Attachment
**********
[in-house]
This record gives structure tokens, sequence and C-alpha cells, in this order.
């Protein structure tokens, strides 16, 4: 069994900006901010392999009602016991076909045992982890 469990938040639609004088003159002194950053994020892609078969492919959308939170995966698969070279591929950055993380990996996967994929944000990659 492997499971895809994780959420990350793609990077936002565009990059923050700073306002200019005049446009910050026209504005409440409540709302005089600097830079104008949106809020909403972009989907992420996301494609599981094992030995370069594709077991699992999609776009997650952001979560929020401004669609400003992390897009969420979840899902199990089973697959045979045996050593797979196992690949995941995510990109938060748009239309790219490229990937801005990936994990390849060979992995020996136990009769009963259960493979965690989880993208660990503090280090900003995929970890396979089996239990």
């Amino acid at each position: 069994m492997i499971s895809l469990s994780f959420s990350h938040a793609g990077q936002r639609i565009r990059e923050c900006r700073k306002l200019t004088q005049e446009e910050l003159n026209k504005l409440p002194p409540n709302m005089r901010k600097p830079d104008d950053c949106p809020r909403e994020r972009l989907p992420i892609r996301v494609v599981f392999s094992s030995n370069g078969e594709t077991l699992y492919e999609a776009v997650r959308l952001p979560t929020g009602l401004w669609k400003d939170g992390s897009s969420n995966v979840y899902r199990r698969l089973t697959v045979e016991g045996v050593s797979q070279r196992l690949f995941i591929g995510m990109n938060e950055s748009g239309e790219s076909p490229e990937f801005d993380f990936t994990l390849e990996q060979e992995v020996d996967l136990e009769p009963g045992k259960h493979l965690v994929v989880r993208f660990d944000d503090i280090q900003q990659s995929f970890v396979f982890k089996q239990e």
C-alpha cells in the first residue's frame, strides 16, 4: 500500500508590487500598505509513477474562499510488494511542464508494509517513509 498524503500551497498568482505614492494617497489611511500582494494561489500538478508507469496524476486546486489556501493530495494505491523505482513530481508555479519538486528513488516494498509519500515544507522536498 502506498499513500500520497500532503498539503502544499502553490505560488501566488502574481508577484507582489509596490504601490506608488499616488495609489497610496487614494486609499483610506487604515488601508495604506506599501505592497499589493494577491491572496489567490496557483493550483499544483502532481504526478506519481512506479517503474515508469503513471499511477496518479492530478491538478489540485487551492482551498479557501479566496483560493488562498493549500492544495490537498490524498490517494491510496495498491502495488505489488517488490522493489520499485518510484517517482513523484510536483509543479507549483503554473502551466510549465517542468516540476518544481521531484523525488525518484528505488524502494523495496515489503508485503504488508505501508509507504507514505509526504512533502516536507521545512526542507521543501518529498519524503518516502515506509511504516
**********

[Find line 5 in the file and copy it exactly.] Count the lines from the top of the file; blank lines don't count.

C-alpha cells in the first residue's frame, strides 16, 4: 500500500508590487500598505509513477474562499510488494511542464508494509517513509 498524503500551497498568482505614492494617497489611511500582494494561489500538478508507469496524476486546486489556501493530495494505491523505482513530481508555479519538486528513488516494498509519500515544507522536498 502506498499513500500520497500532503498539503502544499502553490505560488501566488502574481508577484507582489509596490504601490506608488499616488495609489497610496487614494486609499483610506487604515488601508495604506506599501505592497499589493494577491491572496489567490496557483493550483499544483502532481504526478506519481512506479517503474515508469503513471499511477496518479492530478491538478489540485487551492482551498479557501479566496483560493488562498493549500492544495490537498490524498490517494491510496495498491502495488505489488517488490522493489520499485518510484517517482513523484510536483509543479507549483503554473502551466510549465517542468516540476518544481521531484523525488525518484528505488524502494523495496515489503508485503504488508505501508509507504507514505509526504512533502516536507521545512526542507521543501518529498519524503518516502515506509511504516